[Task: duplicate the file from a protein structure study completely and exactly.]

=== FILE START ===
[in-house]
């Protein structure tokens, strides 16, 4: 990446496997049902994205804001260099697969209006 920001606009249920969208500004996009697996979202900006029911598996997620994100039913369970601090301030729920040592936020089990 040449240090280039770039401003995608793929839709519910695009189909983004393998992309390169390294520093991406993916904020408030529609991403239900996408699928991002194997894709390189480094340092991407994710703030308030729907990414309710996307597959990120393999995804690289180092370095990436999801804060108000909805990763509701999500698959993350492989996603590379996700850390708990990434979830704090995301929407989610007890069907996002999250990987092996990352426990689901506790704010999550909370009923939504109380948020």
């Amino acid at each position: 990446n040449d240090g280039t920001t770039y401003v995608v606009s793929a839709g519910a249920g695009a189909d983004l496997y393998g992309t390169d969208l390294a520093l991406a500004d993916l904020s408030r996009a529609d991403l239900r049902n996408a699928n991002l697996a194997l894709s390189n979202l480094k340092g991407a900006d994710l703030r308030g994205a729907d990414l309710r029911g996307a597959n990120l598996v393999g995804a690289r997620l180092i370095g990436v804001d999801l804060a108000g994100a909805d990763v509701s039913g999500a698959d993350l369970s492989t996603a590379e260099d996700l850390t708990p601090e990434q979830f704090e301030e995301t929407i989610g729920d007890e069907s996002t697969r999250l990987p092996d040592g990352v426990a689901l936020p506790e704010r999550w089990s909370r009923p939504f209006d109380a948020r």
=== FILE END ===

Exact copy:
[in-house]
């Protein structure tokens, strides 16, 4: 990446496997049902994205804001260099697969209006 920001606009249920969208500004996009697996979202900006029911598996997620994100039913369970601090301030729920040592936020089990 040449240090280039770039401003995608793929839709519910695009189909983004393998992309390169390294520093991406993916904020408030529609991403239900996408699928991002194997894709390189480094340092991407994710703030308030729907990414309710996307597959990120393999995804690289180092370095990436999801804060108000909805990763509701999500698959993350492989996603590379996700850390708990990434979830704090995301929407989610007890069907996002999250990987092996990352426990689901506790704010999550909370009923939504109380948020």
């Amino acid at each position: 990446n040449d240090g280039t920001t770039y401003v995608v606009s793929a839709g519910a249920g695009a189909d983004l496997y393998g992309t390169d969208l390294a520093l991406a500004d993916l904020s408030r996009a529609d991403l239900r049902n996408a699928n991002l697996a194997l894709s390189n979202l480094k340092g991407a900006d994710l703030r308030g994205a729907d990414l309710r029911g996307a597959n990120l598996v393999g995804a690289r997620l180092i370095g990436v804001d999801l804060a108000g994100a909805d990763v509701s039913g999500a698959d993350l369970s492989t996603a590379e260099d996700l850390t708990p601090e990434q979830f704090e301030e995301t929407i989610g729920d007890e069907s996002t697969r999250l990987p092996d040592g990352v426990a689901l936020p506790e704010r999550w089990s909370r009923p939504f209006d109380a948020r």